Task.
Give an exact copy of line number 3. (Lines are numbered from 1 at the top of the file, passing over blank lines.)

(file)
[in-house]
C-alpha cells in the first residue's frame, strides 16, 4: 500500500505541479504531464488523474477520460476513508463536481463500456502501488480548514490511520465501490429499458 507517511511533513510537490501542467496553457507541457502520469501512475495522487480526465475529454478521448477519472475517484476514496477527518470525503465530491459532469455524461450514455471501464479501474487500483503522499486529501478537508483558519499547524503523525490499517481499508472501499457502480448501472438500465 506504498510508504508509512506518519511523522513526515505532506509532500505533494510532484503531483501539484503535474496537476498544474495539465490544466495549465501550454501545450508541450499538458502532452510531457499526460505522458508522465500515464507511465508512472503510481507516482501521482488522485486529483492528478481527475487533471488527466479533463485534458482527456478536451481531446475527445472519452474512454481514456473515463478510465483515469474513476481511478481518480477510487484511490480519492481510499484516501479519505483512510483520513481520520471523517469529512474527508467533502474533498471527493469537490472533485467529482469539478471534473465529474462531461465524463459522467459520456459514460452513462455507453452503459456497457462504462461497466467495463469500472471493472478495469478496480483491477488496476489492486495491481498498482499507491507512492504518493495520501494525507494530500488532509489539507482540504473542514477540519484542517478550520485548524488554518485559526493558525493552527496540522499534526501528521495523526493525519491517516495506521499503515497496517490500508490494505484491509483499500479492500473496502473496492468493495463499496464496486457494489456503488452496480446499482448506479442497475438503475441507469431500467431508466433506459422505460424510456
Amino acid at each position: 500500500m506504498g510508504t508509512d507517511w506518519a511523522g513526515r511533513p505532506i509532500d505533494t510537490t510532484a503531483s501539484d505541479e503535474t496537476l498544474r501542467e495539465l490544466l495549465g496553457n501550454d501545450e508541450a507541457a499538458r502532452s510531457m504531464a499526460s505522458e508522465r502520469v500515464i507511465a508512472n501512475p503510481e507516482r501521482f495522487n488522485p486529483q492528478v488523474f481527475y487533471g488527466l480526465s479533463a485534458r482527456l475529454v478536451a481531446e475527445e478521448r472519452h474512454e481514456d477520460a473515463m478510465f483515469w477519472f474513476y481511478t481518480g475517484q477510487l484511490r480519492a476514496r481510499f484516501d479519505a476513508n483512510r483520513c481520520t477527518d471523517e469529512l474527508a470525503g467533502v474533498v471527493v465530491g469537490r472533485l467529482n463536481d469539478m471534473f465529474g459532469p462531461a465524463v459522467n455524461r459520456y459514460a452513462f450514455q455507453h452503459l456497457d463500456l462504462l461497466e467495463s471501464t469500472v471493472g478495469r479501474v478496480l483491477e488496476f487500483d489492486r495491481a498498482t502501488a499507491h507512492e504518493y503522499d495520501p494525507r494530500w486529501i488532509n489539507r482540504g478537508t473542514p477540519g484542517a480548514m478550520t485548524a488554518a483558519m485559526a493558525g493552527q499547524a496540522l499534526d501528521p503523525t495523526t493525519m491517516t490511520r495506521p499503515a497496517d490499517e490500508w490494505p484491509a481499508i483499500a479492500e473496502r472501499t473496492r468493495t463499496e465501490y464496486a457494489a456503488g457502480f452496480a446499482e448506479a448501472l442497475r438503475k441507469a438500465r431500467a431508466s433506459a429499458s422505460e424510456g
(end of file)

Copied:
Amino acid at each position: 500500500m506504498g510508504t508509512d507517511w506518519a511523522g513526515r511533513p505532506i509532500d505533494t510537490t510532484a503531483s501539484d505541479e503535474t496537476l498544474r501542467e495539465l490544466l495549465g496553457n501550454d501545450e508541450a507541457a499538458r502532452s510531457m504531464a499526460s505522458e508522465r502520469v500515464i507511465a508512472n501512475p503510481e507516482r501521482f495522487n488522485p486529483q492528478v488523474f481527475y487533471g488527466l480526465s479533463a485534458r482527456l475529454v478536451a481531446e475527445e478521448r472519452h474512454e481514456d477520460a473515463m478510465f483515469w477519472f474513476y481511478t481518480g475517484q477510487l484511490r480519492a476514496r481510499f484516501d479519505a476513508n483512510r483520513c481520520t477527518d471523517e469529512l474527508a470525503g467533502v474533498v471527493v465530491g469537490r472533485l467529482n463536481d469539478m471534473f465529474g459532469p462531461a465524463v459522467n455524461r459520456y459514460a452513462f450514455q455507453h452503459l456497457d463500456l462504462l461497466e467495463s471501464t469500472v471493472g478495469r479501474v478496480l483491477e488496476f487500483d489492486r495491481a498498482t502501488a499507491h507512492e504518493y503522499d495520501p494525507r494530500w486529501i488532509n489539507r482540504g478537508t473542514p477540519g484542517a480548514m478550520t485548524a488554518a483558519m485559526a493558525g493552527q499547524a496540522l499534526d501528521p503523525t495523526t493525519m491517516t490511520r495506521p499503515a497496517d490499517e490500508w490494505p484491509a481499508i483499500a479492500e473496502r472501499t473496492r468493495t463499496e465501490y464496486a457494489a456503488g457502480f452496480a446499482e448506479a448501472l442497475r438503475k441507469a438500465r431500467a431508466s433506459a429499458s422505460e424510456g